Ford Key Codes Used To Smuggle Marijuana Into U.S.
Victims claim damages from Ford
Ricardo Magallanes was driving from his home in Juárez, Mexico to the University of Texas El Paso when Border Patrol guards searched his car and found duffel bags bulging with marijuana in the trunk. Magallanes had been targeted by drug smugglers who, once they gained access to his car using Ford's key cut codes, planted drugs meant for nationwide distribution. Now he is suing the automaker for allowing the codes to fall into the wrong hands.
Key cut codes are used by automakers to create copies of keys. If an owner loses or damages their original set of keys, a dealership or locksmith can look up the key code in a database to make a duplicate by using the car's VIN. Ford is being accused of playing fast and loose with these codes -- so much so that drug smugglers could access thousands of records.
The El Paso Times reported Magallanes was arrested and held for three months after he was caught in 2010. Charges were only dropped after federal authorities busted the ring of smugglers.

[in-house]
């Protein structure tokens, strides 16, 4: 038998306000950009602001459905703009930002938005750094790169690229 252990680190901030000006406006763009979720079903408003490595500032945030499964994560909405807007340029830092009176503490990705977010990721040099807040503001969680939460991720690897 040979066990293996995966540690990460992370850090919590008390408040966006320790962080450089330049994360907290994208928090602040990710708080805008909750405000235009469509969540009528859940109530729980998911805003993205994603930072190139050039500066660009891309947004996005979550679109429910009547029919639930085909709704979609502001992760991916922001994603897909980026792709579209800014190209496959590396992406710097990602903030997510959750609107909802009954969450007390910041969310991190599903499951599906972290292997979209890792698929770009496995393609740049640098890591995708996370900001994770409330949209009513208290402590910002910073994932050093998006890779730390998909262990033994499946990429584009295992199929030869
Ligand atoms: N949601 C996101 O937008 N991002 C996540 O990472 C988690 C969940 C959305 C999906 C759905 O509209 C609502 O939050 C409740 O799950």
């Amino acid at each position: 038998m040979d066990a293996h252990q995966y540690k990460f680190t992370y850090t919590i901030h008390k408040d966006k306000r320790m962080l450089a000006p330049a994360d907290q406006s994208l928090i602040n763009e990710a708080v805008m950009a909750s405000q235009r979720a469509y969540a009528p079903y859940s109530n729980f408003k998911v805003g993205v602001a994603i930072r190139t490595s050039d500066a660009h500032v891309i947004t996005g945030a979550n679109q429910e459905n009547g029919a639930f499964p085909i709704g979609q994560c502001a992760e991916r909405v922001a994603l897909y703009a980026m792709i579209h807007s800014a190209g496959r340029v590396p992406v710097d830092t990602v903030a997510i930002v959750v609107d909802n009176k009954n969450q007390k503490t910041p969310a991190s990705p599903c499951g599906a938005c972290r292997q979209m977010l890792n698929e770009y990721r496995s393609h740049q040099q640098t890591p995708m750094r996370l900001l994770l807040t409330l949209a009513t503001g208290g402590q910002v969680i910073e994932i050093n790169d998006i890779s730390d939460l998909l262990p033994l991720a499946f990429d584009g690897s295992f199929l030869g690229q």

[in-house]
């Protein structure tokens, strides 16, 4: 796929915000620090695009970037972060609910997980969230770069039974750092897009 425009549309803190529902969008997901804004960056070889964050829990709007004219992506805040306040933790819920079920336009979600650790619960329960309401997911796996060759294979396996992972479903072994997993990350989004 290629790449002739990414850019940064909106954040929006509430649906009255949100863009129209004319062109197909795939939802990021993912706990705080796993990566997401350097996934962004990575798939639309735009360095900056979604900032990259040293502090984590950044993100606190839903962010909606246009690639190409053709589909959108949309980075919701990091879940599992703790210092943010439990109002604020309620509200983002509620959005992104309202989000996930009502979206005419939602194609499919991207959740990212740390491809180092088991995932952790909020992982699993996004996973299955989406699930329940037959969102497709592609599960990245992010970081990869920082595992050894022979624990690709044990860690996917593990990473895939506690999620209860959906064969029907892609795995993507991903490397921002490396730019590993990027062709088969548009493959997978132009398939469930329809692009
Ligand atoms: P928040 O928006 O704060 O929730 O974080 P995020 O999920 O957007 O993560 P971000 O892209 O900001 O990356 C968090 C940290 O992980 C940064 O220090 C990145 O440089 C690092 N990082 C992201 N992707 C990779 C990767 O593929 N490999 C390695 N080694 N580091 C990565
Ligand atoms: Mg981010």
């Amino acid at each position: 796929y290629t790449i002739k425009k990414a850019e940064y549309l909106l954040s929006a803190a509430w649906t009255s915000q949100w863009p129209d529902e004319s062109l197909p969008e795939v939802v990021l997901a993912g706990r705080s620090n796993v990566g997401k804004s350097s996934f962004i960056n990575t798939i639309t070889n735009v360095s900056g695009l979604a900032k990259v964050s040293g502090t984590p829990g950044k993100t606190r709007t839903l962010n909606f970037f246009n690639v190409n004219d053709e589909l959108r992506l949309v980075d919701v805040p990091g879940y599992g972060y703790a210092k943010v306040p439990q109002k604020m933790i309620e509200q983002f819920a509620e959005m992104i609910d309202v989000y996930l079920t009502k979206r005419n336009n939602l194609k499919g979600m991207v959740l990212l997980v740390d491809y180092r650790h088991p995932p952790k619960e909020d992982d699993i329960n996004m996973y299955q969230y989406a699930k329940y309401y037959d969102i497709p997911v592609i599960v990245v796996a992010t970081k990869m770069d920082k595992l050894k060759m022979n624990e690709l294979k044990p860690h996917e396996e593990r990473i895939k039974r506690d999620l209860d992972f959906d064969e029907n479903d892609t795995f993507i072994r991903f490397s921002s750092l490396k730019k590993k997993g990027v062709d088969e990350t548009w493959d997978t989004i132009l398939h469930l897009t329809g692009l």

Now he says Ford owes him actual damages, lost wages, mental anguish, lost earnings and punitive damages due to its negligence. Magallanes is arguing that the lynchpin to the smugglers plan was the easy access to Ford key cut codes.
Ford claims they are not responsible for the legal woes of their customers, but rather the person who accessed the codes and the smugglers themselves.
Out of five victims of the same smuggling ring, all but one of them drove a Ford. The key cut codes were traced to a single user account at a Dallas car dealership. That user accessed more than 5,000 codes in an 18-month period, including the codes for each car caught with marijuana at the border. Thousands of these codes belong to Ford vehicles registered all over the U.S., meaning multiple sources could be pulling from the same account, making the culprit untraceable.
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